“I’m not going to,” her friend responded, “but if I wanted to I could. My parents left me quite a fortune. For now, I’m going to take it easy, unwind, and think about what I really want to do with my life. Me, and not the older people around me who made my decisions for me all my life. You do realize that all I learned at Hogwarts was aimed at defeating Voldemort, don’t you, ‘Mione? No one ever planned for the future, my future. It’s like they didn’t expect me to survive. Well, except Snape who kept ridiculing me for taking Divination instead of something useful like Arithmancy or Runes. As if I knew Trelawny was going to be such a fraud.”
Ron made to comment, but a swift kick from Hermione made him shut his mouth.
The commencement ceremony went without a hitch. After teary speeches from teachers and Ministry workers, after Harry had nearly strangled Rita Skeeter, after a magnificent feast, there was little left to do for the graduates than to pack their trunks for the last time, and hoist them on the train the next morning.
After saying goodbye to Hagrid, they settled down in their usual compartment. The signal sounded and the train pulled from the station.
“I’m going to miss it,” Harry said softly, staring at the castle. “Despite all the things that happened there, it still was my first home.”
“It can’t have been, Harry,” Hermione said softly. “The wards around Privet Drive only worked if you considered that place your home.”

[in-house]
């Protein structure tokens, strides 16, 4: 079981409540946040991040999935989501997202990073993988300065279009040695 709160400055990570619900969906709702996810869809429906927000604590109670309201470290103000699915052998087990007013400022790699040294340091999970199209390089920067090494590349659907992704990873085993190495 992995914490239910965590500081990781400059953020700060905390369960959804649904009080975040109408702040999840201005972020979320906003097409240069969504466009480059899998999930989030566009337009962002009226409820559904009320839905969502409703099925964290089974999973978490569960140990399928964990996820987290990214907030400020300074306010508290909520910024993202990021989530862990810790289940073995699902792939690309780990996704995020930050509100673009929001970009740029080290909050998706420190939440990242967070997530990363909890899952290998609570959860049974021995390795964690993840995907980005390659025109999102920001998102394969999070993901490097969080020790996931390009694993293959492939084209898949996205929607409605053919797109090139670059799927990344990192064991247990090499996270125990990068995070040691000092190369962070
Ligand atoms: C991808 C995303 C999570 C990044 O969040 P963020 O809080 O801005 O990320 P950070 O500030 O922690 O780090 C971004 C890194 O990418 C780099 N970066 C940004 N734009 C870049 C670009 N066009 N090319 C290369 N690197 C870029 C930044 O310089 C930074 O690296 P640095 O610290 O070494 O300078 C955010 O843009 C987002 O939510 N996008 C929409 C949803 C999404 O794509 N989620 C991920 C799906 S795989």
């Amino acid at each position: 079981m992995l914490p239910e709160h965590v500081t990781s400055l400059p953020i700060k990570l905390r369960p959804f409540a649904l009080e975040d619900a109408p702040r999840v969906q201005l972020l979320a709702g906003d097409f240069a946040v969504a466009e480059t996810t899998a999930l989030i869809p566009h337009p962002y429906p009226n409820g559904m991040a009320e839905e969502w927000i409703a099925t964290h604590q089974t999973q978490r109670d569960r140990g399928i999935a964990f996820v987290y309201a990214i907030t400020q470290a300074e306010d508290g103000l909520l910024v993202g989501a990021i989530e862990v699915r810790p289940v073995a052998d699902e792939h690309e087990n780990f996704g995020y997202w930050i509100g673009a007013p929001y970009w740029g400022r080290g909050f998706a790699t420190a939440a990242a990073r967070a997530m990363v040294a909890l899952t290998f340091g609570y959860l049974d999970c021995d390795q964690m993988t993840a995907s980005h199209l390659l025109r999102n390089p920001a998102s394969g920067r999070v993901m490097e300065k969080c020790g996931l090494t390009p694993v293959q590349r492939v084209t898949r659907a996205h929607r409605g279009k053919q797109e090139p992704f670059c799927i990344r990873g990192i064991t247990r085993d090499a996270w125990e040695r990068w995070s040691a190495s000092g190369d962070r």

“But I haven’t,” Harry gazed longingly at the rapidly disappearing castle. “Privet Drive was never home.”
Hermione narrowed her eyes, but refrained from further questioning.
House-hunting for your own place was nice, but tiring, Harry decided a week later. He lived in a Muggle hotel for the moment, enjoying the peace and quiet.
After considering several options – a house in a Muggle town with parts of the house under Fidelius, an apartment in Diagon Alley – Harry decided on a cottage in a remote area, not too far from Ottery St. Catchpole, though with Floo and Apparating, distance wasn’t really a factor. It was more the thought of having the others nearby that mattered to him.
Molly helped him decorate. Harry strongly suspected she missed doting on him, and had invited her to come along when he shopped for furniture. Taking her shopping with him also gave him the excuse to take her into a Muggle clothes shop and buy a few outfits for her and Arthur, under the pretext that if he was living in a Muggle area, they should not have to buy clothes just to visit him.
Arthur was also delighted when Harry gave him a few books on Muggle science, particularly one that explained electricity.
“But Harry, dear, you didn’t have to…” Molly protested when he gave her a new cookbook and a large box of ingredients, all with preservation charms.
“I know,” Harry smiled, “but you and Arthur are the closest things to parents I ever had, and grown up children are allowed to spoil their parents a bit.”
Hermione was nearly delirious with excitement when he called her and asked for help setting up a library in his new home. He took her to Flourish and Blotts, and to Muggle bookstores, gave her free reign and watched her go crazy.